The great contribution for which Jerome is responsible is a literary one. Displeased with the obvious shortcomings of the ancient Septuagint, the Greek rendition of the originally Hebrew Bible by which all Christian scholars were perennially vexed, he set himself upon the task of smoothing out its rough edges and refining its ineloquent content. The fruit of his labor was the Vulgate Bible, an immortal work of piety and art of which the Catholic Church still avails herself to this day.


Fourth among the doctors of the Church is Gregory the Great. He’s best known for his copious writings, his liturgical reforms, his failures at asceticism, his missions to convert English Pagans, and his euphonious contribution to the genre of plainchant. The vocal style that’s come to be called Gregorian chant, of which he was the originator and to which he lends his name, is to be heard, unaccompanied by the usual bells and whistles of instrumental music, in the holiest of atria and the most sanctified of places. These are the venues, after all, in which so great a pope is to be found at home.


Our list of people deserving of the title, doctor, is all but complete. On it, two people remain: Dr. Samuel Johnson, Britain’s great lexicographer, author, critic, and wit, and Dr. Benjamin Franklin, the first American man to whom the adjective, “Renaissance” might be affixed.

Like the three churchmen, Johnson and Franklin were contemporaries; in birth, Franklin preceded Johnson by a mere three years, and, in death, he survived him by six. While very similar in this regard, their separation was rather geographical than chronological. Split apart by the vast expanse of the Atlantic Ocean, the latter was an eminent Englishman over whom the educated world gushed, while the former was a rising colonist with whom that same world would soon be happily acquainted. Franklin was in the bosom of a revolution against that very mother nation of which Johnson was so proud a son, and their respective impacts during this era can’t be understated.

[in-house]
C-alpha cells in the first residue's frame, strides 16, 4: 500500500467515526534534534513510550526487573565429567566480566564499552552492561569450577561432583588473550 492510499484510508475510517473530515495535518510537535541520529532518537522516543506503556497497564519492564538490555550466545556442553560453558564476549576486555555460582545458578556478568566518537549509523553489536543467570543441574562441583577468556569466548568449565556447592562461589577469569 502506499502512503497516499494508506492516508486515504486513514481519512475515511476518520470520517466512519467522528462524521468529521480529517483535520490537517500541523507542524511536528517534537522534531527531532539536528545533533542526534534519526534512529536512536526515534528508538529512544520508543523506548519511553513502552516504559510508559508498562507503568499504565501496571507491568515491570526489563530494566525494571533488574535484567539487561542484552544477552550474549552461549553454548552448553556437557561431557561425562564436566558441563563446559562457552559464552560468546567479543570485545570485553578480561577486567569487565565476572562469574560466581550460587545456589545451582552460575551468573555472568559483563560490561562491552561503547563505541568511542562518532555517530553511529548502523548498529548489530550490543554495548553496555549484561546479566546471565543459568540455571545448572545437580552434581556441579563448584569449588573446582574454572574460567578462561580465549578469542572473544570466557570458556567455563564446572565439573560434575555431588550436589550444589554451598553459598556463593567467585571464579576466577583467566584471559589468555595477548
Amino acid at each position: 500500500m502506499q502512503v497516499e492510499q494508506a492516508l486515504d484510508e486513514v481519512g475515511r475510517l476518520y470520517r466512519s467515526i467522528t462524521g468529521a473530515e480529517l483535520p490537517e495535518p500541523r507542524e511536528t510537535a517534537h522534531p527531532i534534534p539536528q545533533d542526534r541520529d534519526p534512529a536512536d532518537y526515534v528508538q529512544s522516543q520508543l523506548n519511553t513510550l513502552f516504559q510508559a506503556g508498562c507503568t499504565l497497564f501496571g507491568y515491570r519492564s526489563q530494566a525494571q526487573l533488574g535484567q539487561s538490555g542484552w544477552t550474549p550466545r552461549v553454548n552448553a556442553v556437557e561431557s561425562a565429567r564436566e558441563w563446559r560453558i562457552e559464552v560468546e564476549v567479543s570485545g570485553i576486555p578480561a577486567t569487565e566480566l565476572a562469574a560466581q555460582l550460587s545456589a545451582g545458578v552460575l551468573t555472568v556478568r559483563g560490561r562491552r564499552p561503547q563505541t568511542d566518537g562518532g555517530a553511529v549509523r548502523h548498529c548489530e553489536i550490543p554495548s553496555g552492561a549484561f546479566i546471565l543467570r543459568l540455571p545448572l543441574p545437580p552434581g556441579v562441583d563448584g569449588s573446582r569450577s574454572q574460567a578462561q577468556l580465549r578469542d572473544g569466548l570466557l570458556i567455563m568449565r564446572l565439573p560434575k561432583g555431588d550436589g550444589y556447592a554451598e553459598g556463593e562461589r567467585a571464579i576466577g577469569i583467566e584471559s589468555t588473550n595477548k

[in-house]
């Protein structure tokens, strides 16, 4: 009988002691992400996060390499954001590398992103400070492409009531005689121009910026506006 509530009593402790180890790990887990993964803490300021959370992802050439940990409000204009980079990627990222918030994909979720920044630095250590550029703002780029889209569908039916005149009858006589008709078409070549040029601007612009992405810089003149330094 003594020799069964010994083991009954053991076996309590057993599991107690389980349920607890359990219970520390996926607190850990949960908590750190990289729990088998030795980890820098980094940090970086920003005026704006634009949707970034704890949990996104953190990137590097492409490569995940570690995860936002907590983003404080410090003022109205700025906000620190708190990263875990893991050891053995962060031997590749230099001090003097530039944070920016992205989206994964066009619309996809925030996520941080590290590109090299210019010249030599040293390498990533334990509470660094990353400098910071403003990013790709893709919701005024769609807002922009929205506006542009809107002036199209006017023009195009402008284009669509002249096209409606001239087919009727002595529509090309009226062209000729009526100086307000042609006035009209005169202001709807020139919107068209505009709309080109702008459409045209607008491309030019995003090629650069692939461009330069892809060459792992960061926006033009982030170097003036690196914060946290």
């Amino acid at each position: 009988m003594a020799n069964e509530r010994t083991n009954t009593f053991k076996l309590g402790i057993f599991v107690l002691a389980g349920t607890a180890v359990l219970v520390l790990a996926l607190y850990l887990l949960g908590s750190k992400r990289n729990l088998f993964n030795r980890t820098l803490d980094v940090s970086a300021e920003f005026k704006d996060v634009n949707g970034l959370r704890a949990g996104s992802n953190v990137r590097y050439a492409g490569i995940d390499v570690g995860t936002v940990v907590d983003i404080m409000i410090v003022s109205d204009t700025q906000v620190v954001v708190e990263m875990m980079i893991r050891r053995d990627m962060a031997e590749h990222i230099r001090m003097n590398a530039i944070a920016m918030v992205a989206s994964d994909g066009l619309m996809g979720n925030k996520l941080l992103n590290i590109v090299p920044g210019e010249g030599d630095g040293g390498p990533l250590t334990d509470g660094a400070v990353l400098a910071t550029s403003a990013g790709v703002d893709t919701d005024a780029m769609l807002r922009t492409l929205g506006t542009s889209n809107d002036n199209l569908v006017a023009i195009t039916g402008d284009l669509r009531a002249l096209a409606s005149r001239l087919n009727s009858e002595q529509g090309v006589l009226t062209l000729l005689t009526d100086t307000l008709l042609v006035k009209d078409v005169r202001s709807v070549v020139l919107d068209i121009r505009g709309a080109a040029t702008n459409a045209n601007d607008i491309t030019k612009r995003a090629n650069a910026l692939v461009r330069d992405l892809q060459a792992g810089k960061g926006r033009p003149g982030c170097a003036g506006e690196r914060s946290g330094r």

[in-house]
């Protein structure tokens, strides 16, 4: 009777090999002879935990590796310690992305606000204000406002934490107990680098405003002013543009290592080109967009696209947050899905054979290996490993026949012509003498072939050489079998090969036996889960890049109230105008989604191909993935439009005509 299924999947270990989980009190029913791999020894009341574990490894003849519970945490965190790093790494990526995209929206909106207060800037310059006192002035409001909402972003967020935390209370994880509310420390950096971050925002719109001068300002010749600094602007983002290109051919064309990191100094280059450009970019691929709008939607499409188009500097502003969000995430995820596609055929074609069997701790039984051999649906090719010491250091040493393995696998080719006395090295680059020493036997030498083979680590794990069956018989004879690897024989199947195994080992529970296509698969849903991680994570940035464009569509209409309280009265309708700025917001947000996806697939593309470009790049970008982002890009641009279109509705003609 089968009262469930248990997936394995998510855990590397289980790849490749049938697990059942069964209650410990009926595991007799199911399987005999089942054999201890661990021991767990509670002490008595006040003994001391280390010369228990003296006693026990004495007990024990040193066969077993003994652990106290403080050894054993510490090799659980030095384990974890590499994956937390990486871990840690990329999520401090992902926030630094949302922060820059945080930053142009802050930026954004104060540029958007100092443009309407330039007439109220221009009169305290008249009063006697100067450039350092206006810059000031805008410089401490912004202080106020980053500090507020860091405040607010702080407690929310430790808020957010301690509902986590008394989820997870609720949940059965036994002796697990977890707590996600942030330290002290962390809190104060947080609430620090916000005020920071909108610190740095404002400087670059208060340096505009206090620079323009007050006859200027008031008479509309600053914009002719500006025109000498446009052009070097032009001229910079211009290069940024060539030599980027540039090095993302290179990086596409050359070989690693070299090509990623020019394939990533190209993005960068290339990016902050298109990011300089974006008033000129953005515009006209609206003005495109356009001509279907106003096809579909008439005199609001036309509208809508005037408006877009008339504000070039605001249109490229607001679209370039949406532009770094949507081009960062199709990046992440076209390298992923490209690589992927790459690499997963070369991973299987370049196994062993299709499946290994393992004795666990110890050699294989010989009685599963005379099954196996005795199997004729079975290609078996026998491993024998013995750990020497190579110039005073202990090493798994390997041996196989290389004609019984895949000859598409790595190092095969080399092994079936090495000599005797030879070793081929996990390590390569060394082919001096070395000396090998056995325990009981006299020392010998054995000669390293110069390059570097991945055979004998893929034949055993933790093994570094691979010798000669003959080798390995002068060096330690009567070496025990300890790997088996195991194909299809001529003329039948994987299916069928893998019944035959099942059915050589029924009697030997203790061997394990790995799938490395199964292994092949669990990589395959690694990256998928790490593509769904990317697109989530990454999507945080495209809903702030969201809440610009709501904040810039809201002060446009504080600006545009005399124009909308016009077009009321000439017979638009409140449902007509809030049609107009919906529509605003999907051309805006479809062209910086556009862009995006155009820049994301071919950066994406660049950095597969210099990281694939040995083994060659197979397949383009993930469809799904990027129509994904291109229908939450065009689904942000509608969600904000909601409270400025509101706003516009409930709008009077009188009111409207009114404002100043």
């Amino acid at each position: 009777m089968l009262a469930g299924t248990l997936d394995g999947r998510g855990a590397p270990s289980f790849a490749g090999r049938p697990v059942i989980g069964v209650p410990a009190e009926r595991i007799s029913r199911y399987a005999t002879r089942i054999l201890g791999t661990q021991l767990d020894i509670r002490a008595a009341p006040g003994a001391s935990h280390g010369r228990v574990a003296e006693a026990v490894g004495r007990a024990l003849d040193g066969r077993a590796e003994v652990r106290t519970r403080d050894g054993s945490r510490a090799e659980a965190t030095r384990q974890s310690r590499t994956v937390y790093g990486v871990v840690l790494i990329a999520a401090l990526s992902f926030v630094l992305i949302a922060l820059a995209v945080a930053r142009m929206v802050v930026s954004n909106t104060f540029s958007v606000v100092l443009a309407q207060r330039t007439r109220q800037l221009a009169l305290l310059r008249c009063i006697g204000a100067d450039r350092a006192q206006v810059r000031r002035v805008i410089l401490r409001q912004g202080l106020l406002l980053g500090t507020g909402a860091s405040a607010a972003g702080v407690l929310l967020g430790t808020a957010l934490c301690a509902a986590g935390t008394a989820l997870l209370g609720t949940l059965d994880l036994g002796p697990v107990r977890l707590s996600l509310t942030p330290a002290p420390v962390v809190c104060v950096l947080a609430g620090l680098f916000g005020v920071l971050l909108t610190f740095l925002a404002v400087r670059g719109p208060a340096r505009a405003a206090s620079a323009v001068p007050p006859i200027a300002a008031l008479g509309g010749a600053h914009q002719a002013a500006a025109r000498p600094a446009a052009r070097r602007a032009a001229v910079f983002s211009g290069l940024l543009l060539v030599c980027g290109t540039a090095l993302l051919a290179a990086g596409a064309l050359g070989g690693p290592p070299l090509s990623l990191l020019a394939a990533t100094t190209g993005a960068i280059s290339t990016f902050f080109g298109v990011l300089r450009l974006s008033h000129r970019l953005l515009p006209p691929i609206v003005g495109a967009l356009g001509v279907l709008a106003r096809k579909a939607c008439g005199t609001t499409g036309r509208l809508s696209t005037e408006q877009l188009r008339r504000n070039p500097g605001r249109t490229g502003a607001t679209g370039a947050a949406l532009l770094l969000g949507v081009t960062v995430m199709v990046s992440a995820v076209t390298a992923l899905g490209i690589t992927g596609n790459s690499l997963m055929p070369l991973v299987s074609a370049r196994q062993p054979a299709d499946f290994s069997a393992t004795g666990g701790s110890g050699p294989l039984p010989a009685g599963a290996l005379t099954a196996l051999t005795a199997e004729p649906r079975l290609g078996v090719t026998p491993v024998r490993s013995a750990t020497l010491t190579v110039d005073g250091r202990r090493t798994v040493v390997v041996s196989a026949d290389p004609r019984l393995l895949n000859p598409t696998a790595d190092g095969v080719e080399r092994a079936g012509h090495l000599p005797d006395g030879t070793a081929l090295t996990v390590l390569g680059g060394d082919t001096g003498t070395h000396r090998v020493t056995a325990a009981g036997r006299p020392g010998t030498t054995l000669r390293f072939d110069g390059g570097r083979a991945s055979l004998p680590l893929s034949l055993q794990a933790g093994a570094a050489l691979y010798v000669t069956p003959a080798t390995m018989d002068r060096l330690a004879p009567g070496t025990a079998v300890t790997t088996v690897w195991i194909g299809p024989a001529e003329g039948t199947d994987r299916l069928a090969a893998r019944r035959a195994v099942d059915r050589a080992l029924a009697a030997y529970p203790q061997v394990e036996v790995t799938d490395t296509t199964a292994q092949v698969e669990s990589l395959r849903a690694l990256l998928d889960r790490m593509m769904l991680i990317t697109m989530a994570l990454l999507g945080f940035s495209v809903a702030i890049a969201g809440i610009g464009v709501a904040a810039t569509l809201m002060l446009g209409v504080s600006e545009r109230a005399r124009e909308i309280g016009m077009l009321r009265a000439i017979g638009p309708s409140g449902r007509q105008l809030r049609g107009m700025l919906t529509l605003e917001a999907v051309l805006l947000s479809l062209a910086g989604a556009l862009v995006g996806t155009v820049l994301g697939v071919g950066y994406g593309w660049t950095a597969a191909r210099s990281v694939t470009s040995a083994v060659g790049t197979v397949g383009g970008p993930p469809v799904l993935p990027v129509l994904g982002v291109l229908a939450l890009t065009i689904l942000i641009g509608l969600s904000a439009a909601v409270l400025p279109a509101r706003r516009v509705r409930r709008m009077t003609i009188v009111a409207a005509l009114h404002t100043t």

As just compensation for their scientific, political, and literary efforts, both Franklin and Johnson received honorary doctorate degrees. The former, Franklin, was more promptly recognized and appropriately awarded. In acknowledgement of his contributions to letters and science (his work on the conduction of electricity and the temperate movement of the Gulf Stream had proven milestones in physics and navigation, and his Poor Richard’s Almanac, with all its epigrammatic wisdom, was universally relished), the University of St. Andrews bestowed upon him a doctorate degree. A few years later, Oxford University, that glimmering jewel of English academia, followed suit and did the same.


That school was less willing, however, to elevate her own countryman, Johnson, to that same Franklinian status. Johnson, by far the more accomplished writer of the two, had already finished his famed English Dictionary, his penetrating criticisms of English life, his enlarging annotations of Shakespeare’s plays, his hilarious defense of that divine drink to which he was so sincerely addicted—tea, his didactic History of Rasselas, Prince of Abyssinia from which so many needed morals were derived, and his immortal, satirical poem, The Vanity of Human Wishes. Trinity College Dublin, alma mater of the conservative Edmund Burke, was first to recognize his radical merit. Oxford, as was the case with Franklin, was characteristically late. Ultimately, though, both were made doctors, and so they remain.


In sum, these are the three groups of people, and the only three groups of people, to whom the title doctor ought to be applied: medical doctors, upon whom our physical health hinges; doctors of the Church, by which that of the soul is revived; and Benjamin Franklin and Samuel Johnson, by whom our inner muse is delighted and our scientific spirit restored. All others bearing it, and demanding that they be identified as such, would do well to retire the name and to humble the large vision that they have of themselves. Let us applaud the deserving doctors, or those listed above.